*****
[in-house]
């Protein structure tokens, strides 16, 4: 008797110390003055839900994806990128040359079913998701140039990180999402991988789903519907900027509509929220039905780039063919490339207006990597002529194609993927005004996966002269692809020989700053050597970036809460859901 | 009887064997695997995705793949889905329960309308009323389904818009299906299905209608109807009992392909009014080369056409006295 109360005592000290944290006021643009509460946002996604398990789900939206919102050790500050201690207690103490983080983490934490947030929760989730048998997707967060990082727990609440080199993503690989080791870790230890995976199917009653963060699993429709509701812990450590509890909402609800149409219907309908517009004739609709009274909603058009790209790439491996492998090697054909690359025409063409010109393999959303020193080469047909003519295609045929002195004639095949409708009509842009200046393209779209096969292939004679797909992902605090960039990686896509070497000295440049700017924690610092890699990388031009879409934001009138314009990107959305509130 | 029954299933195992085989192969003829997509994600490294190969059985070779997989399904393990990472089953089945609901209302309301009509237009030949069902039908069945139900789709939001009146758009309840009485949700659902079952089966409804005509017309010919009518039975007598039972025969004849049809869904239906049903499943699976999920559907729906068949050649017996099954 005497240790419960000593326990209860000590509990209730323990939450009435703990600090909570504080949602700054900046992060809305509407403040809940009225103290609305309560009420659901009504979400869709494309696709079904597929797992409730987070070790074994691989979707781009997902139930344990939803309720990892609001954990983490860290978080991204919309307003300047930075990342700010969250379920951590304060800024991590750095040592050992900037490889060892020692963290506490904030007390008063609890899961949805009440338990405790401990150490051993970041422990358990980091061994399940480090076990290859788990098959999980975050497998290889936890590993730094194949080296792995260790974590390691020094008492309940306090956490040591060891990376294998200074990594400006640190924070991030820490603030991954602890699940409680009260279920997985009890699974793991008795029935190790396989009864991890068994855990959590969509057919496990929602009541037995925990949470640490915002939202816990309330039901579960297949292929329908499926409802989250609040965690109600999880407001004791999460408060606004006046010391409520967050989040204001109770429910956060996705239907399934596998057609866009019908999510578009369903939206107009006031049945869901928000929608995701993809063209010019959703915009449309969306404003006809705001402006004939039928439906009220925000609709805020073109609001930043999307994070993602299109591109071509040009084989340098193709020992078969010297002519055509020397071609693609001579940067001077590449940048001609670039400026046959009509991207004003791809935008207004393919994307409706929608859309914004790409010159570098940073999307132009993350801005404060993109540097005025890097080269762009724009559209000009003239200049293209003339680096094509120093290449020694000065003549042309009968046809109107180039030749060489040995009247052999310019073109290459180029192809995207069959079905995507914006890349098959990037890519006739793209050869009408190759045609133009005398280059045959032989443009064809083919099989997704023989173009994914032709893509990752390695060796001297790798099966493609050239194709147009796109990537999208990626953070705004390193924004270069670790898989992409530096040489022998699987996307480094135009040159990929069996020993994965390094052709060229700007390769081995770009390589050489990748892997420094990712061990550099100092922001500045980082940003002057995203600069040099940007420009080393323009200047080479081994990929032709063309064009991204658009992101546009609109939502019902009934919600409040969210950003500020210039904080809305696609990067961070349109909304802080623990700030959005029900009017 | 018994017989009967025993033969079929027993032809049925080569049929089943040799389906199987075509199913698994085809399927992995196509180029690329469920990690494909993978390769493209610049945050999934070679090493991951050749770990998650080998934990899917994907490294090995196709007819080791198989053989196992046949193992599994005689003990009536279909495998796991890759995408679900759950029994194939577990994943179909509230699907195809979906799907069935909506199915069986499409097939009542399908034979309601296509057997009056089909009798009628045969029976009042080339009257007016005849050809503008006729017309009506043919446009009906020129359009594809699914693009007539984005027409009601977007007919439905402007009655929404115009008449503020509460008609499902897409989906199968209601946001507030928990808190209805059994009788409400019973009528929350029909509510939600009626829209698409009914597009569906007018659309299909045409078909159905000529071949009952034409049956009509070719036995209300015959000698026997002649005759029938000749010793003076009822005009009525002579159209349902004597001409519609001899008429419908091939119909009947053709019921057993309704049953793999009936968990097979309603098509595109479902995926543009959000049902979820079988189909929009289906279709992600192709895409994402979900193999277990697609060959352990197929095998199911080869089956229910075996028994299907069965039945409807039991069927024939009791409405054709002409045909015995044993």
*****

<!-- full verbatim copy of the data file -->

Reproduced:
[in-house]
């Protein structure tokens, strides 16, 4: 008797110390003055839900994806990128040359079913998701140039990180999402991988789903519907900027509509929220039905780039063919490339207006990597002529194609993927005004996966002269692809020989700053050597970036809460859901 | 009887064997695997995705793949889905329960309308009323389904818009299906299905209608109807009992392909009014080369056409006295 109360005592000290944290006021643009509460946002996604398990789900939206919102050790500050201690207690103490983080983490934490947030929760989730048998997707967060990082727990609440080199993503690989080791870790230890995976199917009653963060699993429709509701812990450590509890909402609800149409219907309908517009004739609709009274909603058009790209790439491996492998090697054909690359025409063409010109393999959303020193080469047909003519295609045929002195004639095949409708009509842009200046393209779209096969292939004679797909992902605090960039990686896509070497000295440049700017924690610092890699990388031009879409934001009138314009990107959305509130 | 029954299933195992085989192969003829997509994600490294190969059985070779997989399904393990990472089953089945609901209302309301009509237009030949069902039908069945139900789709939001009146758009309840009485949700659902079952089966409804005509017309010919009518039975007598039972025969004849049809869904239906049903499943699976999920559907729906068949050649017996099954 005497240790419960000593326990209860000590509990209730323990939450009435703990600090909570504080949602700054900046992060809305509407403040809940009225103290609305309560009420659901009504979400869709494309696709079904597929797992409730987070070790074994691989979707781009997902139930344990939803309720990892609001954990983490860290978080991204919309307003300047930075990342700010969250379920951590304060800024991590750095040592050992900037490889060892020692963290506490904030007390008063609890899961949805009440338990405790401990150490051993970041422990358990980091061994399940480090076990290859788990098959999980975050497998290889936890590993730094194949080296792995260790974590390691020094008492309940306090956490040591060891990376294998200074990594400006640190924070991030820490603030991954602890699940409680009260279920997985009890699974793991008795029935190790396989009864991890068994855990959590969509057919496990929602009541037995925990949470640490915002939202816990309330039901579960297949292929329908499926409802989250609040965690109600999880407001004791999460408060606004006046010391409520967050989040204001109770429910956060996705239907399934596998057609866009019908999510578009369903939206107009006031049945869901928000929608995701993809063209010019959703915009449309969306404003006809705001402006004939039928439906009220925000609709805020073109609001930043999307994070993602299109591109071509040009084989340098193709020992078969010297002519055509020397071609693609001579940067001077590449940048001609670039400026046959009509991207004003791809935008207004393919994307409706929608859309914004790409010159570098940073999307132009993350801005404060993109540097005025890097080269762009724009559209000009003239200049293209003339680096094509120093290449020694000065003549042309009968046809109107180039030749060489040995009247052999310019073109290459180029192809995207069959079905995507914006890349098959990037890519006739793209050869009408190759045609133009005398280059045959032989443009064809083919099989997704023989173009994914032709893509990752390695060796001297790798099966493609050239194709147009796109990537999208990626953070705004390193924004270069670790898989992409530096040489022998699987996307480094135009040159990929069996020993994965390094052709060229700007390769081995770009390589050489990748892997420094990712061990550099100092922001500045980082940003002057995203600069040099940007420009080393323009200047080479081994990929032709063309064009991204658009992101546009609109939502019902009934919600409040969210950003500020210039904080809305696609990067961070349109909304802080623990700030959005029900009017 | 018994017989009967025993033969079929027993032809049925080569049929089943040799389906199987075509199913698994085809399927992995196509180029690329469920990690494909993978390769493209610049945050999934070679090493991951050749770990998650080998934990899917994907490294090995196709007819080791198989053989196992046949193992599994005689003990009536279909495998796991890759995408679900759950029994194939577990994943179909509230699907195809979906799907069935909506199915069986499409097939009542399908034979309601296509057997009056089909009798009628045969029976009042080339009257007016005849050809503008006729017309009506043919446009009906020129359009594809699914693009007539984005027409009601977007007919439905402007009655929404115009008449503020509460008609499902897409989906199968209601946001507030928990808190209805059994009788409400019973009528929350029909509510939600009626829209698409009914597009569906007018659309299909045409078909159905000529071949009952034409049956009509070719036995209300015959000698026997002649005759029938000749010793003076009822005009009525002579159209349902004597001409519609001899008429419908091939119909009947053709019921057993309704049953793999009936968990097979309603098509595109479902995926543009959000049902979820079988189909929009289906279709992600192709895409994402979900193999277990697609060959352990197929095998199911080869089956229910075996028994299907069965039945409807039991069927024939009791409405054709002409045909015995044993």